ministered by the courts will have the effect of “manufacturing” commitment in people who were not previously committed.
Moreover, there is a possibility that some of the therapeutic services offered by drug courts may actually generate client resistance to treatment. In particular, the individual and group counseling offered by a number of outpatient drug-free programs and therapeutic communities may be inappropriate for some clients. Working-class and low-income clients, in particular, have been known to resist this type of therapy because they find it difficult to confide personal matters to a stranger or a group of strangers in counseling sessions (Currie, 1993; Covington, 1997). For these clients, treatment may be wholly ineffective and yet, if they fail to attend sessions, they may be punished with “motivational” jail time or be returned to court to be prosecuted for their original crime. In such cases, requiring clients to participate in these potentially alienating therapies may set some up to fail in treatment and be subjected to further sanctions.
Finally, preliminary research suggests that drug courts may do well with those who already have a stake in conformity. It also suggests that they are not very effective with those who lack such a stake. In other words, they fail with the clients who are most likely to fail in other types of treatment, including the unemployed, the less educated, and those using hard drugs like cocaine (Peters et al., 1999). If this is borne out in future research, it means that drug courts may ultimately be incapable of changing those who are most likely to burden the courts.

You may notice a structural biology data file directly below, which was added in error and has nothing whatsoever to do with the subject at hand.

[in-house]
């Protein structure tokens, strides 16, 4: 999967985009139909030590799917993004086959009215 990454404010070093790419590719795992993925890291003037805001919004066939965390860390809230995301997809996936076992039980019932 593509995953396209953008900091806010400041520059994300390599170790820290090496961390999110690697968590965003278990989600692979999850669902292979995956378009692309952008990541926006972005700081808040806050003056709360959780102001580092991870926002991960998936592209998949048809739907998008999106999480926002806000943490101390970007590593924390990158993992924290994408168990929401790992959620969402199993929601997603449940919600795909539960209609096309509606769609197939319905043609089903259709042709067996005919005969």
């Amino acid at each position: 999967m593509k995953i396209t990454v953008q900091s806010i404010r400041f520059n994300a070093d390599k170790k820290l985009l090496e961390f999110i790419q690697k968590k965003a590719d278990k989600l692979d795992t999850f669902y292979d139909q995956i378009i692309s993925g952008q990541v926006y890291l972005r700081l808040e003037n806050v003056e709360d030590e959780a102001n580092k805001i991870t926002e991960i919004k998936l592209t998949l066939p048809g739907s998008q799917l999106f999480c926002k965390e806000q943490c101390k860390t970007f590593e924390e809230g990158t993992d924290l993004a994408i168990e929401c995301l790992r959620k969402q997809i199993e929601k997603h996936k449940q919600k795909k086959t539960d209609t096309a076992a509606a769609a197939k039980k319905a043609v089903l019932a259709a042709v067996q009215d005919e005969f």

Clear-cut answers to questions as to whether programs that link treatment to punishment can effect long-term changes in client drug-using and criminal behavior are difficult to come by. Evaluations of these programs have not been very revealing because many of these studies have been hobbled by poor study designs. For one thing, study subjects are not always randomly assigned to treatment or no-treatment control groups, making it difficult to know whether client successes are due to program effects or to a client’s commitment to abstain from drug use. Equally worrisome is the problem of identifying valid outcome measures of drug use and criminal behavior in the follow-up period. While client self-reports of drug use and crime have been used to measure outcomes in the follow-up, using self-reports with respondents who have recently been punished for their drug use may result in severe problems with client underreporting. Rearrests, convictions, or reincarcerations are also questionable measures, because so few episodes of drug use or criminal behavior come to the attention of the criminal justice system and get re-